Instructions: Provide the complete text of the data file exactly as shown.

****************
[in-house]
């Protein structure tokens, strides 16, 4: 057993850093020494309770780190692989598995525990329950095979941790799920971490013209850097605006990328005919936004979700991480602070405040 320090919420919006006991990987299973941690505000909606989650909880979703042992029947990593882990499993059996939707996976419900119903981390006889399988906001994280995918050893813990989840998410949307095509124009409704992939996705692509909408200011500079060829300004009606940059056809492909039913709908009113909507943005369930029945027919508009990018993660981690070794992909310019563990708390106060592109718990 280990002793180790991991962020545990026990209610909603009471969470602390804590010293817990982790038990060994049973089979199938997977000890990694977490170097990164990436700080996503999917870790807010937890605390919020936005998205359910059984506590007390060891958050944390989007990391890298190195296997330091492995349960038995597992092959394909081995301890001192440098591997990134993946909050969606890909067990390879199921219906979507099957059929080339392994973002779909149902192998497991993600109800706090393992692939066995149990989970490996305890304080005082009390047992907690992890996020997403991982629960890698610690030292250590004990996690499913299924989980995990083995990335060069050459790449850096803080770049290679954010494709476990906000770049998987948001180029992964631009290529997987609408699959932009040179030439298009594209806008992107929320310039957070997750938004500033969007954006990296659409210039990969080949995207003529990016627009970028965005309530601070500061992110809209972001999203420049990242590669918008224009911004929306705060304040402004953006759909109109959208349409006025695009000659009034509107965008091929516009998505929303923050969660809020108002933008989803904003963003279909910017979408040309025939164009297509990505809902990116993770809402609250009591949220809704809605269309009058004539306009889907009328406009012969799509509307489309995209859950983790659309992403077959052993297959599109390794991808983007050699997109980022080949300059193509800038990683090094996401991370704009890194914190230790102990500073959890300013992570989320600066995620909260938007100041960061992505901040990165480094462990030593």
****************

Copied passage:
[in-house]
């Protein structure tokens, strides 16, 4: 057993850093020494309770780190692989598995525990329950095979941790799920971490013209850097605006990328005919936004979700991480602070405040 320090919420919006006991990987299973941690505000909606989650909880979703042992029947990593882990499993059996939707996976419900119903981390006889399988906001994280995918050893813990989840998410949307095509124009409704992939996705692509909408200011500079060829300004009606940059056809492909039913709908009113909507943005369930029945027919508009990018993660981690070794992909310019563990708390106060592109718990 280990002793180790991991962020545990026990209610909603009471969470602390804590010293817990982790038990060994049973089979199938997977000890990694977490170097990164990436700080996503999917870790807010937890605390919020936005998205359910059984506590007390060891958050944390989007990391890298190195296997330091492995349960038995597992092959394909081995301890001192440098591997990134993946909050969606890909067990390879199921219906979507099957059929080339392994973002779909149902192998497991993600109800706090393992692939066995149990989970490996305890304080005082009390047992907690992890996020997403991982629960890698610690030292250590004990996690499913299924989980995990083995990335060069050459790449850096803080770049290679954010494709476990906000770049998987948001180029992964631009290529997987609408699959932009040179030439298009594209806008992107929320310039957070997750938004500033969007954006990296659409210039990969080949995207003529990016627009970028965005309530601070500061992110809209972001999203420049990242590669918008224009911004929306705060304040402004953006759909109109959208349409006025695009000659009034509107965008091929516009998505929303923050969660809020108002933008989803904003963003279909910017979408040309025939164009297509990505809902990116993770809402609250009591949220809704809605269309009058004539306009889907009328406009012969799509509307489309995209859950983790659309992403077959052993297959599109390794991808983007050699997109980022080949300059193509800038990683090094996401991370704009890194914190230790102990500073959890300013992570989320600066995620909260938007100041960061992505901040990165480094462990030593």